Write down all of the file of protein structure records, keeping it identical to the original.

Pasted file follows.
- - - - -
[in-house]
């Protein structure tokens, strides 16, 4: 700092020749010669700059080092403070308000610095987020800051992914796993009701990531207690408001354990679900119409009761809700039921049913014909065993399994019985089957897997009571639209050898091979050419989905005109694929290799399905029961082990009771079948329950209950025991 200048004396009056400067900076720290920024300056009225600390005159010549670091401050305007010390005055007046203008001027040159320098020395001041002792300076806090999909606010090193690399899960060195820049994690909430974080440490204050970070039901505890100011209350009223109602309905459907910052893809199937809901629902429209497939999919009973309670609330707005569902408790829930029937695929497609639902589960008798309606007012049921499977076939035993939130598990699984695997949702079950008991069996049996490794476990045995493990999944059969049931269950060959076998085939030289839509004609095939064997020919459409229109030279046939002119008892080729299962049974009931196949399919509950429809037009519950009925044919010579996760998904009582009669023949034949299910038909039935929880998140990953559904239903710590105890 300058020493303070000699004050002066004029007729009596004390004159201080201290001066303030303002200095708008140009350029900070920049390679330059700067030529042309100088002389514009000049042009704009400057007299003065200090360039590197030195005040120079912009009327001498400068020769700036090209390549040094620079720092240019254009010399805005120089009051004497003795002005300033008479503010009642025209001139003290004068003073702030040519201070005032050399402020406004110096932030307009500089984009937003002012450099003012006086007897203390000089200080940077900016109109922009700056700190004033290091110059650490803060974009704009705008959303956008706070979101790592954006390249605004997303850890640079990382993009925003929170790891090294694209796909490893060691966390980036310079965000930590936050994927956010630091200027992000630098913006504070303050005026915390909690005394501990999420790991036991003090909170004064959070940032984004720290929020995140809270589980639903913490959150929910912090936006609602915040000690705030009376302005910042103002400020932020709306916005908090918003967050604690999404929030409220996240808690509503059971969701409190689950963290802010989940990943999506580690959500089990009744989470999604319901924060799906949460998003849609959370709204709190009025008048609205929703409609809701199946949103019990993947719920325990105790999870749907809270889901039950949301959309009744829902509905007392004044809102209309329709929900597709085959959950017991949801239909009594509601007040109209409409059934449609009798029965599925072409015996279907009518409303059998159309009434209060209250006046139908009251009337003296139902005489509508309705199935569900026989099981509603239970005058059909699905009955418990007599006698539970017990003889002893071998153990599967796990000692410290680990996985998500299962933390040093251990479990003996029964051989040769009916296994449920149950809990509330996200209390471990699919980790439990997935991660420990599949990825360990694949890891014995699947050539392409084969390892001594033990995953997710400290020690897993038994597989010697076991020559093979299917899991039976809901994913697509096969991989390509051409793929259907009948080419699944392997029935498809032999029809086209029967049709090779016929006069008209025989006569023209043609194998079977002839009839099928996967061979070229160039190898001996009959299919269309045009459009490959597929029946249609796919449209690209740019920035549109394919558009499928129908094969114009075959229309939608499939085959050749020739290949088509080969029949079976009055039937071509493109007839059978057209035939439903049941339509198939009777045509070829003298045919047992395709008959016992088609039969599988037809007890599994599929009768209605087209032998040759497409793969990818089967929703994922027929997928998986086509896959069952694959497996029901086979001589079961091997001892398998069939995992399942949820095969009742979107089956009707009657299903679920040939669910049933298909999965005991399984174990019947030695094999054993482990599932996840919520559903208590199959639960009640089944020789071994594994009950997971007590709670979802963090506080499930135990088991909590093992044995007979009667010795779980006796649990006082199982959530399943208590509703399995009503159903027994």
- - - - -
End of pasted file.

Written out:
[in-house]
């Protein structure tokens, strides 16, 4: 700092020749010669700059080092403070308000610095987020800051992914796993009701990531207690408001354990679900119409009761809700039921049913014909065993399994019985089957897997009571639209050898091979050419989905005109694929290799399905029961082990009771079948329950209950025991 200048004396009056400067900076720290920024300056009225600390005159010549670091401050305007010390005055007046203008001027040159320098020395001041002792300076806090999909606010090193690399899960060195820049994690909430974080440490204050970070039901505890100011209350009223109602309905459907910052893809199937809901629902429209497939999919009973309670609330707005569902408790829930029937695929497609639902589960008798309606007012049921499977076939035993939130598990699984695997949702079950008991069996049996490794476990045995493990999944059969049931269950060959076998085939030289839509004609095939064997020919459409229109030279046939002119008892080729299962049974009931196949399919509950429809037009519950009925044919010579996760998904009582009669023949034949299910038909039935929880998140990953559904239903710590105890 300058020493303070000699004050002066004029007729009596004390004159201080201290001066303030303002200095708008140009350029900070920049390679330059700067030529042309100088002389514009000049042009704009400057007299003065200090360039590197030195005040120079912009009327001498400068020769700036090209390549040094620079720092240019254009010399805005120089009051004497003795002005300033008479503010009642025209001139003290004068003073702030040519201070005032050399402020406004110096932030307009500089984009937003002012450099003012006086007897203390000089200080940077900016109109922009700056700190004033290091110059650490803060974009704009705008959303956008706070979101790592954006390249605004997303850890640079990382993009925003929170790891090294694209796909490893060691966390980036310079965000930590936050994927956010630091200027992000630098913006504070303050005026915390909690005394501990999420790991036991003090909170004064959070940032984004720290929020995140809270589980639903913490959150929910912090936006609602915040000690705030009376302005910042103002400020932020709306916005908090918003967050604690999404929030409220996240808690509503059971969701409190689950963290802010989940990943999506580690959500089990009744989470999604319901924060799906949460998003849609959370709204709190009025008048609205929703409609809701199946949103019990993947719920325990105790999870749907809270889901039950949301959309009744829902509905007392004044809102209309329709929900597709085959959950017991949801239909009594509601007040109209409409059934449609009798029965599925072409015996279907009518409303059998159309009434209060209250006046139908009251009337003296139902005489509508309705199935569900026989099981509603239970005058059909699905009955418990007599006698539970017990003889002893071998153990599967796990000692410290680990996985998500299962933390040093251990479990003996029964051989040769009916296994449920149950809990509330996200209390471990699919980790439990997935991660420990599949990825360990694949890891014995699947050539392409084969390892001594033990995953997710400290020690897993038994597989010697076991020559093979299917899991039976809901994913697509096969991989390509051409793929259907009948080419699944392997029935498809032999029809086209029967049709090779016929006069008209025989006569023209043609194998079977002839009839099928996967061979070229160039190898001996009959299919269309045009459009490959597929029946249609796919449209690209740019920035549109394919558009499928129908094969114009075959229309939608499939085959050749020739290949088509080969029949079976009055039937071509493109007839059978057209035939439903049941339509198939009777045509070829003298045919047992395709008959016992088609039969599988037809007890599994599929009768209605087209032998040759497409793969990818089967929703994922027929997928998986086509896959069952694959497996029901086979001589079961091997001892398998069939995992399942949820095969009742979107089956009707009657299903679920040939669910049933298909999965005991399984174990019947030695094999054993482990599932996840919520559903208590199959639960009640089944020789071994594994009950997971007590709670979802963090506080499930135990088991909590093992044995007979009667010795779980006796649990006082199982959530399943208590509703399995009503159903027994």